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Stravinsky ‘Oedipus Rex’/ Puccini ‘Gianni Schicchi’ Benjamin Britten International Opera School at the Royal College of Music, June 26. Verdi 'Falstaff' Royal Academy Opera, June 27. Schumann, Brahms, Honegger, Ibert etc Sarah Walker, Jonathan Lemalu, Roger Vignoles, St. John’s Smith Square, June 29. Brahms, Schubert, Fauré & English song Jonathan Lemalu & Roger Vignoles (debut CD) Edward Rushton The Young Man with a Carnation Almeida at King's Cross 30 June


The end of June offered Londoners a huge range of opera, with some special singing off the beaten track as well as in the major venues. Pride of place must go to the meteoric rise of bass-baritone Jonathan Fa'afetai Lemalu, whom I first encountered at the Wigmore Hall Kathleen Ferrier Awards 2002 in April, when (unaccountably) he was only a joint winner. With one Brahms Serious Song, one from Winterreise, arias from Eugene Onegin, Faust & the Barber, he established his credentials as an operatic star of the future and, in Fauré, Finzi and Bolcom, as a recitalist. Soon followed an outstanding debut recital with Roger Vignoles (EMI Classics 7243 5 75203 2 4) of lieder, melodies & song, which confirms one's highest reasonable expectations of so young a singer, and it should be acquired as the first in an important discography to come.

The same week I saw and heard Lemalu again at the Royal College of Music as Gianni Schicchi and in solo songs and duets with Sarah Walker, and Roger Vignoles at St. John’s Smith Square (29th June). The latter event was especially felicitous and memorable, the one an object lesson in how the right technique can maintain a fine voice in good health into later life, the other a demonstration of uncommon maturity in relative youth and limitless promise. Rapport between the two was perfect, balance too with exemplary consideration, and each must have enjoyed an opportunity to work together which they, and all who heard them, will remember for ever. The programme was carefully constructed (with advice from Roger Vignoles, no doubt) and charmingly choreographed, and would be treasurable on DVD (the event was being filmed at the time). Their sequence of mostly little known items by Schumann and Brahms should certainly find its way onto a CD by this illustrious trio of musicians.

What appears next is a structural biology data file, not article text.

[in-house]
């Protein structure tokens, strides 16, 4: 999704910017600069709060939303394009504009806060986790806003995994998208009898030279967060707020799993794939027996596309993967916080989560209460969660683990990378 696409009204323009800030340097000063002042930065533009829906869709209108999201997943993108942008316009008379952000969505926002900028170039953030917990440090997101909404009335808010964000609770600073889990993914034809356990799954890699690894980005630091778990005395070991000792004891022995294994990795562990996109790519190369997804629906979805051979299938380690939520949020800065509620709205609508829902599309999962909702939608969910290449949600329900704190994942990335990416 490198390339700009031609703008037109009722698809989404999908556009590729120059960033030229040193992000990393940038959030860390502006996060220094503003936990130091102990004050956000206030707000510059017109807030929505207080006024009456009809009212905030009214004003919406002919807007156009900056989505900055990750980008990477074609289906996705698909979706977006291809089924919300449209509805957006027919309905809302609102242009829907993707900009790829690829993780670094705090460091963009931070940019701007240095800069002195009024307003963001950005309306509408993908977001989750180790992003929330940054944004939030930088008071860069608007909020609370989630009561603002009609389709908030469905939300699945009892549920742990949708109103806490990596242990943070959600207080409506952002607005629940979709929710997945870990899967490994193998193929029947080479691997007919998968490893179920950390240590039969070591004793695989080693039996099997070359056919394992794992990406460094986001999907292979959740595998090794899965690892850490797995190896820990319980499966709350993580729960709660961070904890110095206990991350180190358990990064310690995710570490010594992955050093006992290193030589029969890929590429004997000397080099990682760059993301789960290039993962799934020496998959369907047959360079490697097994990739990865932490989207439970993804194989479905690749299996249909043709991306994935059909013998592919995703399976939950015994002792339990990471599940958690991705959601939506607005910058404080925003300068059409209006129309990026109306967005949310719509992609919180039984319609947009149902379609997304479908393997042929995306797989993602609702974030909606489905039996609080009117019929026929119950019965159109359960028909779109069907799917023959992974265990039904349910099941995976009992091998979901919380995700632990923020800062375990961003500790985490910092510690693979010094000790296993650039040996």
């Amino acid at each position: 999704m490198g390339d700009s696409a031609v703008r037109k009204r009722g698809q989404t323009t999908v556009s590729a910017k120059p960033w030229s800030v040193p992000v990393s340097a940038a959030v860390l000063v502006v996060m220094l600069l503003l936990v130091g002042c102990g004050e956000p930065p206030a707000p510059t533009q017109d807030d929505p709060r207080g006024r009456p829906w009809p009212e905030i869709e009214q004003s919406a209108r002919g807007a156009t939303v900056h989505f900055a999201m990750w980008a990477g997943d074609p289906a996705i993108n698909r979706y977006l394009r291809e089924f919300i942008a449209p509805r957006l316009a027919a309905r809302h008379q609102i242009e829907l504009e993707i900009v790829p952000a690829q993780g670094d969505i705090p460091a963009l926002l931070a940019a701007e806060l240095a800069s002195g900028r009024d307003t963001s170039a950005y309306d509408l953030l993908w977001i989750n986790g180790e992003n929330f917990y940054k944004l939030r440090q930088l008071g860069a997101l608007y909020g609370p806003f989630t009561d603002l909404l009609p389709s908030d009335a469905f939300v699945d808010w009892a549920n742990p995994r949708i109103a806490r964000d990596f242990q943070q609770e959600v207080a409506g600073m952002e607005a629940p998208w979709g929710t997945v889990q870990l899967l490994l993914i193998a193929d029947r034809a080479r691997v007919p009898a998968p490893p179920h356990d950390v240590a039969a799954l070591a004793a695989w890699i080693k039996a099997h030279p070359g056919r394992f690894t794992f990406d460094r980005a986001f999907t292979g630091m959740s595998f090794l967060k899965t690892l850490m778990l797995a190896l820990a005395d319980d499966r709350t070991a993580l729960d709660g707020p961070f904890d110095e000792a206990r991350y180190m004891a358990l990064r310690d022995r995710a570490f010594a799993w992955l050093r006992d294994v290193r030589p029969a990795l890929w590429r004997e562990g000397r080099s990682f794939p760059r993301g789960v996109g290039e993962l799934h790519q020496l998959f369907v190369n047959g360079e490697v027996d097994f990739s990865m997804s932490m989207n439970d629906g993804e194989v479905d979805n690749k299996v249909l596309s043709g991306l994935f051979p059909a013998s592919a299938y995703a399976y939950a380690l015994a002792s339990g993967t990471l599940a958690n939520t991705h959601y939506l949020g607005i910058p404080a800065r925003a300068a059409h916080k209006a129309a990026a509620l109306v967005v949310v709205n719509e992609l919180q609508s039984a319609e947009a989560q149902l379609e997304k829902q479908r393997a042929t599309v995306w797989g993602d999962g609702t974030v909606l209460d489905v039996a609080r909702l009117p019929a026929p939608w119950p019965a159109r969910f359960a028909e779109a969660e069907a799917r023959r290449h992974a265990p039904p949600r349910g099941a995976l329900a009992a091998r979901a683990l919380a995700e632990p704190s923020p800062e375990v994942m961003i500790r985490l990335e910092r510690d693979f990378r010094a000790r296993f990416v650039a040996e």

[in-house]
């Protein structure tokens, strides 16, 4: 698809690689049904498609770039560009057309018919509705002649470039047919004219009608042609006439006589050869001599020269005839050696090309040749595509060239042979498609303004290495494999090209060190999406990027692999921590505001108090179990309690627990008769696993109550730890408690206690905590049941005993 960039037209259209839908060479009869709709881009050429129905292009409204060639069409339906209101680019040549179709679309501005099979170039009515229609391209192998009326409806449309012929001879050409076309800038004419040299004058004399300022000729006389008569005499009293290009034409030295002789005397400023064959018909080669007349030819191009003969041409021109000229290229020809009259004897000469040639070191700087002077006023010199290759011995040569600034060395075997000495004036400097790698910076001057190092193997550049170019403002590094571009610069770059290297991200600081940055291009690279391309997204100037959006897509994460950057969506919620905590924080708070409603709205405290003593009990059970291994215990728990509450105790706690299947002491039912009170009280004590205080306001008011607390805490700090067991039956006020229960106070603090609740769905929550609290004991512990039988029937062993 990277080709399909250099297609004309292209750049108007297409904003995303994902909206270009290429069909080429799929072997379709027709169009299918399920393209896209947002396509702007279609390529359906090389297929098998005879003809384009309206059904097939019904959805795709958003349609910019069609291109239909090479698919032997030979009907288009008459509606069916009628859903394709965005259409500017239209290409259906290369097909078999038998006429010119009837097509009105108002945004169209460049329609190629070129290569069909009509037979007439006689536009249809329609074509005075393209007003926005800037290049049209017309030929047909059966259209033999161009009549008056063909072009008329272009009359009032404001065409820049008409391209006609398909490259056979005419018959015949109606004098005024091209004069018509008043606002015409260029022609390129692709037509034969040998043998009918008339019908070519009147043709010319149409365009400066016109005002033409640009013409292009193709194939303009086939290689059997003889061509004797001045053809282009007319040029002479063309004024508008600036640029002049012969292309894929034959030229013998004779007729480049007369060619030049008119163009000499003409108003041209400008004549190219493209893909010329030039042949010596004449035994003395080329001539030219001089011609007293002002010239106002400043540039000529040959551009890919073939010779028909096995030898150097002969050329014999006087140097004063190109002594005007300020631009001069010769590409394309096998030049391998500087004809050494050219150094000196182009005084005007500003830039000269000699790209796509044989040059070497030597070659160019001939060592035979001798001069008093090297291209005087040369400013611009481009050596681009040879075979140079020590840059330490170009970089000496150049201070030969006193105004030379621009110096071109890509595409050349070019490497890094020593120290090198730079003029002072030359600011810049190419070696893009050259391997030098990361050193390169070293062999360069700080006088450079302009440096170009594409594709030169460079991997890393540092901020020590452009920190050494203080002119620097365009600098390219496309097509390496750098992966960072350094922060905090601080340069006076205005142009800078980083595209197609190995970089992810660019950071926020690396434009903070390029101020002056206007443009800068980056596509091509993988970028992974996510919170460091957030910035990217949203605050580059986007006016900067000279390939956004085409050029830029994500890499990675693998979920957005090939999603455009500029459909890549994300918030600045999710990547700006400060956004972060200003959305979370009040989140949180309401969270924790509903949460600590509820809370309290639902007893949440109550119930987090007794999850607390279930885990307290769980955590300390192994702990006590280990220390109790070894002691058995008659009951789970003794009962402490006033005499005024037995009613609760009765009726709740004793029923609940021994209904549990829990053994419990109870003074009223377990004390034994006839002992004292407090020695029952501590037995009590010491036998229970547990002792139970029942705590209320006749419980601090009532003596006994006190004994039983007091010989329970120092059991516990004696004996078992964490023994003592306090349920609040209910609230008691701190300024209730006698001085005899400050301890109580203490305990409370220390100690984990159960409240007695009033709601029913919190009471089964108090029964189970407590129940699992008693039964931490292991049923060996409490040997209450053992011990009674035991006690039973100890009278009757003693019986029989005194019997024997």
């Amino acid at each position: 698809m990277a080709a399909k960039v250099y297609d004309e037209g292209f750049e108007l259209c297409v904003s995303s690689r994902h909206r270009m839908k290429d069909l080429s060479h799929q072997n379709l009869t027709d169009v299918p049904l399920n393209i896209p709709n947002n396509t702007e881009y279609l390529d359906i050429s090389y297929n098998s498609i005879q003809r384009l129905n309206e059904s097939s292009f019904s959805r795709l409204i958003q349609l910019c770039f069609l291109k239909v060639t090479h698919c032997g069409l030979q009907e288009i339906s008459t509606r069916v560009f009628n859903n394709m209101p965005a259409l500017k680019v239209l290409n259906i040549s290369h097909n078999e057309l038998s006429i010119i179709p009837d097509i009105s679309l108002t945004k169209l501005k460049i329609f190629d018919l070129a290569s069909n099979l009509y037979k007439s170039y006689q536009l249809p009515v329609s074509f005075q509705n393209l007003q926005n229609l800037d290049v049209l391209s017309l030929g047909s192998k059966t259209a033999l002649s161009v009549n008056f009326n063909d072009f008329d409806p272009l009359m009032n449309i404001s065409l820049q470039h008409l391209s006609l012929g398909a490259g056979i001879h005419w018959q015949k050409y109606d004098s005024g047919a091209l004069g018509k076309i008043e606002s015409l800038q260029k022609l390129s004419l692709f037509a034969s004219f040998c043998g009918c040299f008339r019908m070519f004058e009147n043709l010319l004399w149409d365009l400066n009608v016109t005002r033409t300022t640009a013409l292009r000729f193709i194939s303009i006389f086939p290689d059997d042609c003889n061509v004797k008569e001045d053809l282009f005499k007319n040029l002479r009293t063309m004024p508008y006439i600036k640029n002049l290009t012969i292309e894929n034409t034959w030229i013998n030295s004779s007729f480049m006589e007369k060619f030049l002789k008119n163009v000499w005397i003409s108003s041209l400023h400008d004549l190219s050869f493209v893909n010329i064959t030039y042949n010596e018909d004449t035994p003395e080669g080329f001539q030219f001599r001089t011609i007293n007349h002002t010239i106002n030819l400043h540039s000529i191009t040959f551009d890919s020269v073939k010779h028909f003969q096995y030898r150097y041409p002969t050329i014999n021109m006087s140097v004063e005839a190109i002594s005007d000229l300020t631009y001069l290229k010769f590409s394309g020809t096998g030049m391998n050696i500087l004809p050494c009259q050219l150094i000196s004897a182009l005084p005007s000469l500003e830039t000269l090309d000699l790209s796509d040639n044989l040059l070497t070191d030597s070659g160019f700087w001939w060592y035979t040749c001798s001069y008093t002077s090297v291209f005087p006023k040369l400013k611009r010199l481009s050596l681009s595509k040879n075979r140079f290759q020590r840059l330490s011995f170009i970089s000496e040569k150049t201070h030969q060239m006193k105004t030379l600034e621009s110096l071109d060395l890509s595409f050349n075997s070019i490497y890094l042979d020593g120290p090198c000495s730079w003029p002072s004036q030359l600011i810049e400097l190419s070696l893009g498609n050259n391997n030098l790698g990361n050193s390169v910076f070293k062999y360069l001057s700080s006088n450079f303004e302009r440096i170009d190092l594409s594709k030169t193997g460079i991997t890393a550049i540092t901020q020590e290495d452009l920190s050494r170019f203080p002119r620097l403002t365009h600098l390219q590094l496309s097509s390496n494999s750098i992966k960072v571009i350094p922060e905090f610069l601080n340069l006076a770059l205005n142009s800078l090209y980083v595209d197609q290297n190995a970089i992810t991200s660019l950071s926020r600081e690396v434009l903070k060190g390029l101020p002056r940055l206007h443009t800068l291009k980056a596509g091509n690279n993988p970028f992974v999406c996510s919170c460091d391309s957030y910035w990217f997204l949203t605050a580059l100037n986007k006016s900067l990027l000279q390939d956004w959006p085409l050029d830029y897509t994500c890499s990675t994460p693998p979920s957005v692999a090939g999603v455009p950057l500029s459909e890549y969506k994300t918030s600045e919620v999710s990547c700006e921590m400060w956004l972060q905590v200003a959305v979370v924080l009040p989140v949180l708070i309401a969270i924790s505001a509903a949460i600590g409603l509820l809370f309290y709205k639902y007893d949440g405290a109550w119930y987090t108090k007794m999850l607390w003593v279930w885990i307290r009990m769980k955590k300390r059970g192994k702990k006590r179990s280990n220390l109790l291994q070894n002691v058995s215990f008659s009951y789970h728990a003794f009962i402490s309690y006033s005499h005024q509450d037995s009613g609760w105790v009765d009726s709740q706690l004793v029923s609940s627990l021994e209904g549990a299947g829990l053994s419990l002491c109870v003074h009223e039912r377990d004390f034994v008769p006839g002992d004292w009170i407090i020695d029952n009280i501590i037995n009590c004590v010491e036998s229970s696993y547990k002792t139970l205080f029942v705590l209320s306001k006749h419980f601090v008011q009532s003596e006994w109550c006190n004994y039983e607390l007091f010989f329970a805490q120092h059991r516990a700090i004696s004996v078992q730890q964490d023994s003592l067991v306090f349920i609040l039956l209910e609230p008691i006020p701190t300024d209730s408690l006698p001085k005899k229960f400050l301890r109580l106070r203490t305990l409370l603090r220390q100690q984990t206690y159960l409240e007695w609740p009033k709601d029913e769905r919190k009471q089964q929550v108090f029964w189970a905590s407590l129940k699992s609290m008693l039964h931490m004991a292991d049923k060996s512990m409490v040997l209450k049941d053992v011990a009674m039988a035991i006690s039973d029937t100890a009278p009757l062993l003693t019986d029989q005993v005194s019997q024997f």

With numerous singing prizes in New Zealand and Australia, and having won 14 competitions in the UK, it is high time for Jonathan Lemalu to stop competing and to concentrate on developing his singing and, importantly at 26, husbanding his resources. A major career on the opera stage and the recital platform is a certainty.

The cunningly chosen double bill by the International Opera School at the RCM's Britten Theatre confirmed its high reputation. Oedipus Rex is Stravinsky's powerful exposition of the story of the inexorable operation of fate and punishment by the Gods for murder compounded by incest, whereas Gianni Schicchi is a farcical treatment of greed and duplicity around a death; both operas were dressed mainly in black in economical, austere settings. The Stravinsky, in perfectly acceptable Latin as intended, was the more moving and memorable, Julianne de Villiers, as Jocasta and Andrew Kennedy as Oedipus completely assured and idiomatic, completely natural in Stravinsky's not-easy vocal lines. We were kept on course by the bookish narrator (Andrew Wickes in English) and his services were missed in the Puccini, given in Italian.

The colleges (and ENO!) seem to be resisting the public's preference for sur-titles to help listeners understand what is going on - necessary for most Opera in English too; the text of Turnage's Silver Tassie revived at the Coliseum was hard to follow, taking attention away from the music. The availability of language choice with DVDs has made that rearguard action seem like King Canute on the beach.

Gianni Schicchi is very wordy, and to compensate, all the participants caricatured and over-acted excessively. But even though the general drift of the proceedings is obvious, it felt a long hour. Kim Savelsbergh sang beautifully the only song that everyone knows O mio babbino caro and Jonathan Lemalu had the deceased's relatives and all of us in the palm of his hand, with masterly comic acting and singing, making us think towards his Falstaff sure to follow, and no doubt the prospect of some Wagnerian villains in due course.

Lemalu's Schicchi was a hard act to follow for the RAM's Falstaff, seen the following day, again in Italian without surtitles! Alex Ashworth was but modestly padded and although he sang decently, there was no real charisma and the performance as a whole was fatally compromised by an unattractive modern setting and production which was not interesting or consistent.

A new one act opera for Almeida Opera by the Swiss-based British composer Edward Rushton compressed, to the point of incomprehensibility, a story about a young man with writer's block. It stood alone, lasting only 45 minutes - really not likely to make a satisfying evening out for an audience which had to tackle the hazards of London's travel systems! One critic suggested that anyone contemplating seeing it needs to read first the original story in Winter's Tales by Dinesen! With no orchestra pit, a wind dominated chamber orchestra compelled the 'hero', sung by Peter van Hulle, to force his voice, but there was a nice touch in that the players on stage joined in singing a sea shanty during a scene in a bar. The other parts were shadowy and unrewarding, and one failed to become engaged in this Charlie's self-absorption and nocturnal roamings.

Peter Grahame Woolf



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